The basic premise of zero trust network access is that internal and external entities can cause cybersecurity attacks. A zero trust network architecture assumes that everything is a potential threat, including users, machines, systems, and software. In contrast, traditional corporate networks trust everything within the perimeter.
ZTNA works by verifying each user’s identity and access permissions, enforcing constant monitoring and re-verification of all devices and users to allow continued access.
For instance, a user might log in to a bank account with a laptop or smartphone, check the balance, and continue to other applications or tabs without signing out. After a specified period of inactivity, the app produces a timeout warning and ends the session automatically if the user doesn’t respond in time. The user must log in again to access the account.
Continuous monitoring limits users’ exposure and protects the network from external and internal attacks. The zero trust security model is essential given the popularity of cloud-hosted systems and applications. It helps prevent, contain, and mitigate the impact of a cyberattack, regardless of its source, and restricts lateral movement.
A zero trust network access solution must ensure the following:
The ZTNA solution must provide secure access for every entity, including managed devices, BYOD or mobile devices, and third parties. It should provide seamless connectivity for DevOps and engineering teams.
Client-based access controls help secure access via managed devices, while clientless controls can secure access to databases, web apps, databases, secure shell (SSH) servers, and remote devices. The solution should cover the privileged access management (PAM) requirements for users accessing multi-cloud environments. Another advantage is single sign-on (SSO), which provides easier access to authorized users.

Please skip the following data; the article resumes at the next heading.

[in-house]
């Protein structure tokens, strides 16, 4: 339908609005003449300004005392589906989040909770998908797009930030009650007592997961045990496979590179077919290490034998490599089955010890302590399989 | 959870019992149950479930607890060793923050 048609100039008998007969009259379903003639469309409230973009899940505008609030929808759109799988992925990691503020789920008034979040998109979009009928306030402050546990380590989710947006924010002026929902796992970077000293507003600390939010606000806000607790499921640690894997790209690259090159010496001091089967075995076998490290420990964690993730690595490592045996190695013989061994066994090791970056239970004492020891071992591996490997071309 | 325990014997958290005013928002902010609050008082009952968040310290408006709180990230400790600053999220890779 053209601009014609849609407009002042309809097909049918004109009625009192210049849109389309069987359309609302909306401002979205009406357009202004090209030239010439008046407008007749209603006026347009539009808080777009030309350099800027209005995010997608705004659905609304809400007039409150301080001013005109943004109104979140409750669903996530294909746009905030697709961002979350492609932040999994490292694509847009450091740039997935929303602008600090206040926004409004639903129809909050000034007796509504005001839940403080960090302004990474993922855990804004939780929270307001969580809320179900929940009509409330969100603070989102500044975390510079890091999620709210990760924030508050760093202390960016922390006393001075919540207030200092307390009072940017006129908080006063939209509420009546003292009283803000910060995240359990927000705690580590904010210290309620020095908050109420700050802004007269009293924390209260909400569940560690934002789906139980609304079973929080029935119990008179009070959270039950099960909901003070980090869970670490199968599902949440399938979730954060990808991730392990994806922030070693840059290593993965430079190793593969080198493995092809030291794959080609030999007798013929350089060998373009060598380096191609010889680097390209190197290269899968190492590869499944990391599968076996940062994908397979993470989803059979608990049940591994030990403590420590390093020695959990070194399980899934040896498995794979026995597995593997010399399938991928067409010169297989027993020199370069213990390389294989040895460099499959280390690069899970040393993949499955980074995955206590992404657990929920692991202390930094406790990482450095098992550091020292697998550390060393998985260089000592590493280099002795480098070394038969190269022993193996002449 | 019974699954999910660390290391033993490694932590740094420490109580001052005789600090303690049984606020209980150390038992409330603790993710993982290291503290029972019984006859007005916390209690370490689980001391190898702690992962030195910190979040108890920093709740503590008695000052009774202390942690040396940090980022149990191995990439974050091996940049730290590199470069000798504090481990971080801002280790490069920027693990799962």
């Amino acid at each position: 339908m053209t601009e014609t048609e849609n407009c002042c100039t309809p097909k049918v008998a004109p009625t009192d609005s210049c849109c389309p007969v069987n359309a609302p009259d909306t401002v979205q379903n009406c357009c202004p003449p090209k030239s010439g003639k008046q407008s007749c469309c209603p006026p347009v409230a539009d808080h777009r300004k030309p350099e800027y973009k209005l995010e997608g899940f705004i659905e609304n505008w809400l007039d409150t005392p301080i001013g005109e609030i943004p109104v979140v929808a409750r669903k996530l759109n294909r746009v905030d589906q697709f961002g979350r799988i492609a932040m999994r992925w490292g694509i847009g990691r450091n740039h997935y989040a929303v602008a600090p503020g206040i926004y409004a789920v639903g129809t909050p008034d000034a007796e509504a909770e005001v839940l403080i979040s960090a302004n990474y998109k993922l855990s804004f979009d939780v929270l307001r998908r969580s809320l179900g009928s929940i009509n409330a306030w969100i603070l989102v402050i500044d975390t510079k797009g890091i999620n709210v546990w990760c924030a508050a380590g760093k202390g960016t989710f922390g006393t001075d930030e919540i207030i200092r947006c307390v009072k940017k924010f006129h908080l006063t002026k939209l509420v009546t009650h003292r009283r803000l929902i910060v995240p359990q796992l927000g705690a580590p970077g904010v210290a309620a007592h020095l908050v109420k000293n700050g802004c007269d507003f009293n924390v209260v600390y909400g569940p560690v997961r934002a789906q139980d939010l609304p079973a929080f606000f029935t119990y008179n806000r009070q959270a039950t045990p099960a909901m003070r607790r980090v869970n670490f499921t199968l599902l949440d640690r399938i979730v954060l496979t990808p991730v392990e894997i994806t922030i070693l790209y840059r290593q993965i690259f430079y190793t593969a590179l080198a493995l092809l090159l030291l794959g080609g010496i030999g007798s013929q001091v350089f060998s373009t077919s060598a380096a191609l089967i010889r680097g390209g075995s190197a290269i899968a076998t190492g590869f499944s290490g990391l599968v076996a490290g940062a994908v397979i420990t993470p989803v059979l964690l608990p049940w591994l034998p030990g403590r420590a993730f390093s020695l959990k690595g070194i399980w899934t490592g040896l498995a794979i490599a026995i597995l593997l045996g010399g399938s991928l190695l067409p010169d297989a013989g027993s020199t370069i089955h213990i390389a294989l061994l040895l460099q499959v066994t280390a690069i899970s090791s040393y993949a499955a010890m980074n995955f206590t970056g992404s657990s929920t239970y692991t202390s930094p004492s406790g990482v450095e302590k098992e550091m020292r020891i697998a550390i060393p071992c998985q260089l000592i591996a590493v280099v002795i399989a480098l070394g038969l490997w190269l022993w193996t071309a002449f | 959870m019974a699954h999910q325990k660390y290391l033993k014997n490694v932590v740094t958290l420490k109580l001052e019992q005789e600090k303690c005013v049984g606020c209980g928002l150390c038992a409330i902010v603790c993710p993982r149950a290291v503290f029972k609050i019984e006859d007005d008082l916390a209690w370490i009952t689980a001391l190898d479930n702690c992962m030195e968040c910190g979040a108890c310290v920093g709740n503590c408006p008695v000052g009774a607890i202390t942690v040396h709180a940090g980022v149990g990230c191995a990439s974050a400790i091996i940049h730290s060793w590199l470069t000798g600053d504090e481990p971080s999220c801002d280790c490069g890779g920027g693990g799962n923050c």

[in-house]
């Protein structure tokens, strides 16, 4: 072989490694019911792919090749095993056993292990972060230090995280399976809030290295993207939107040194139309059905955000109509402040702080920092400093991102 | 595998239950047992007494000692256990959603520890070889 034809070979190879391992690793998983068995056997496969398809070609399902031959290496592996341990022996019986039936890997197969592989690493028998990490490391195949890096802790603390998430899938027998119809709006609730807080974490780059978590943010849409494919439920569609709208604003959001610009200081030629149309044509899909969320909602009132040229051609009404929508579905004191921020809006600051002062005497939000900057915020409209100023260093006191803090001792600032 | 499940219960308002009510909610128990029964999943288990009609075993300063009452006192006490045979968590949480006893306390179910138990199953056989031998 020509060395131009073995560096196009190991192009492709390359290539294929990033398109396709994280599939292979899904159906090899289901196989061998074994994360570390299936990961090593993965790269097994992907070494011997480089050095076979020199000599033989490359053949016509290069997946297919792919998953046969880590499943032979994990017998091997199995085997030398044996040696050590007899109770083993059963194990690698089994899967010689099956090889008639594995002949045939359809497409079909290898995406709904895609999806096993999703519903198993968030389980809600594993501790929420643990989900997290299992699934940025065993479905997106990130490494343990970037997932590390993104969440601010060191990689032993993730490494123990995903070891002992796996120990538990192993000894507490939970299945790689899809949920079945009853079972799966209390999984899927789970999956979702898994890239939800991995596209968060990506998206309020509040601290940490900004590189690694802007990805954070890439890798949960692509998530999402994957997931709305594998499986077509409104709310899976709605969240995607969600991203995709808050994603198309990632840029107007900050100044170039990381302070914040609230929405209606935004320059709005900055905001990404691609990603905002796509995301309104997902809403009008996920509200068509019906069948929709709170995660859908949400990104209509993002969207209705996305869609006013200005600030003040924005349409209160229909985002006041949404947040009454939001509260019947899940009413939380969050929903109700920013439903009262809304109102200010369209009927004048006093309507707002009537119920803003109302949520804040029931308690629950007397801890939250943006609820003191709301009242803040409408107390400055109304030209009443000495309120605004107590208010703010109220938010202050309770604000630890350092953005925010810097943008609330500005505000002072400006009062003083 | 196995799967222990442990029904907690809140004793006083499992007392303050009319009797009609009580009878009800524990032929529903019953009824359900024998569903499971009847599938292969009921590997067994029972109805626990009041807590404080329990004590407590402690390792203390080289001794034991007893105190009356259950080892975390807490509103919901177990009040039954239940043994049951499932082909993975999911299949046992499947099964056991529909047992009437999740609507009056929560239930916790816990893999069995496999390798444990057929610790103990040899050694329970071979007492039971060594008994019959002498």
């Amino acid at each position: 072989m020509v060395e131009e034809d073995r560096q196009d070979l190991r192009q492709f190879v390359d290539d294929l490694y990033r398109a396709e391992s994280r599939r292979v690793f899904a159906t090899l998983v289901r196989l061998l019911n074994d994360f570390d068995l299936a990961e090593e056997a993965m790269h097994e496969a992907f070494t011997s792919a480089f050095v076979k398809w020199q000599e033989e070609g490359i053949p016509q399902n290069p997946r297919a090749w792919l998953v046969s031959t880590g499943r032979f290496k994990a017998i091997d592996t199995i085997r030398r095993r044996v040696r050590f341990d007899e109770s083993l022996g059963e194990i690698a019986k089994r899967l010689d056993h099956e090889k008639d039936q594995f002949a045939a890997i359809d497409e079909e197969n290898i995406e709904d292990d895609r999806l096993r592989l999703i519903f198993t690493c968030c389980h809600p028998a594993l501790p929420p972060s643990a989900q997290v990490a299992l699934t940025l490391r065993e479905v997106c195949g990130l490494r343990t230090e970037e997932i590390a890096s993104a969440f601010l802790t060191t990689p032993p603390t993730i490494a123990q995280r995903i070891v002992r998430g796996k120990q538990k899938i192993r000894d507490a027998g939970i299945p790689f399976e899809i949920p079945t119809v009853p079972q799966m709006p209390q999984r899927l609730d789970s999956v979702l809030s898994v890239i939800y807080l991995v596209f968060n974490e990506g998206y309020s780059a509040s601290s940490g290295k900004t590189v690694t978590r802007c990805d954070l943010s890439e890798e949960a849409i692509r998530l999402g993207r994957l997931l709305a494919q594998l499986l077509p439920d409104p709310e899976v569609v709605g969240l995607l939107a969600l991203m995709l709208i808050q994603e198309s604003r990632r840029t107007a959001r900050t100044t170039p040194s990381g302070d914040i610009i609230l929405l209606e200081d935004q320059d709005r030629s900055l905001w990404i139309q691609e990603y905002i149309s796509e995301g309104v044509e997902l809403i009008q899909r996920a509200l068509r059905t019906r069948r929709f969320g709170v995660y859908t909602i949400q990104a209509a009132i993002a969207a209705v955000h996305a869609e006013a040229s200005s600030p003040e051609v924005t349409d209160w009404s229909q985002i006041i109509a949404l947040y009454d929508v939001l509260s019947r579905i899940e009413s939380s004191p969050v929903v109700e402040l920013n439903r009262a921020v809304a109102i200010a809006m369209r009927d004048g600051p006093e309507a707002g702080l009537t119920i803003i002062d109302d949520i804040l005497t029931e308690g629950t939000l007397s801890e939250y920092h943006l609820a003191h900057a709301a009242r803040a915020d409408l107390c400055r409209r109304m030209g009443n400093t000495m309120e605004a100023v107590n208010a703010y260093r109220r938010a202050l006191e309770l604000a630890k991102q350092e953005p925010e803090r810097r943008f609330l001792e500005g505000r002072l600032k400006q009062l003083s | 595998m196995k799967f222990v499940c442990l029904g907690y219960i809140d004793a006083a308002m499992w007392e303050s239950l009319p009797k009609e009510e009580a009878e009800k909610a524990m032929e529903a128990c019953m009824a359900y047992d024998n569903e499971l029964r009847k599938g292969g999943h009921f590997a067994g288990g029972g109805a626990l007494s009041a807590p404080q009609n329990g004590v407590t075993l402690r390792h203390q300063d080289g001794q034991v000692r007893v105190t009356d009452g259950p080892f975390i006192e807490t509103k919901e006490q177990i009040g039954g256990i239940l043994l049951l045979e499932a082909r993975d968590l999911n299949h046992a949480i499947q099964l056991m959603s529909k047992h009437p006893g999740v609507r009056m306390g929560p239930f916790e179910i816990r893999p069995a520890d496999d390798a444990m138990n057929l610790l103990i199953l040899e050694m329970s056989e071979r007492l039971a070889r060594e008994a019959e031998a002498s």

The solution must support all private resources and applications and resources, not just web apps. It should let users access SSH servers, remote devices, servers, and SQL databases. Other resources available to engineering and DevOps teams must include infrastructure-as-a-service (IaaS) products, cloud environments, virtual private clouds, and microservices.
The ZTNA solution should enable identity provider (IdP) integration via standards like SAML 2.0. It should enable granular, intuitive policy configurations.
A high-performing solution requires little maintenance or additional personnel to manage. For example, a cloud-based solution with a centralized may be a user-friendly option providing deep visibility. The solution must deliver high performance and uptime (99.999%) with Service Level Agreements (SLAs) and multiple points of presence (PoPs) to increase redundancy.
The ZTNA solution should have separate data and control planes to enforce a least-privilege access model. Applications should have fine-grained, built-in controls—for example, read, write, and admin privileges. The system should enforce policies at the query and command levels.
Another important aspect of zero trust is visibility—the solution must enable reports on users, groups, and application activity (for example, via video recordings). Other useful security capabilities in ZTNA solutions include cloud IPS, sandboxing, and data loss protection (DLP).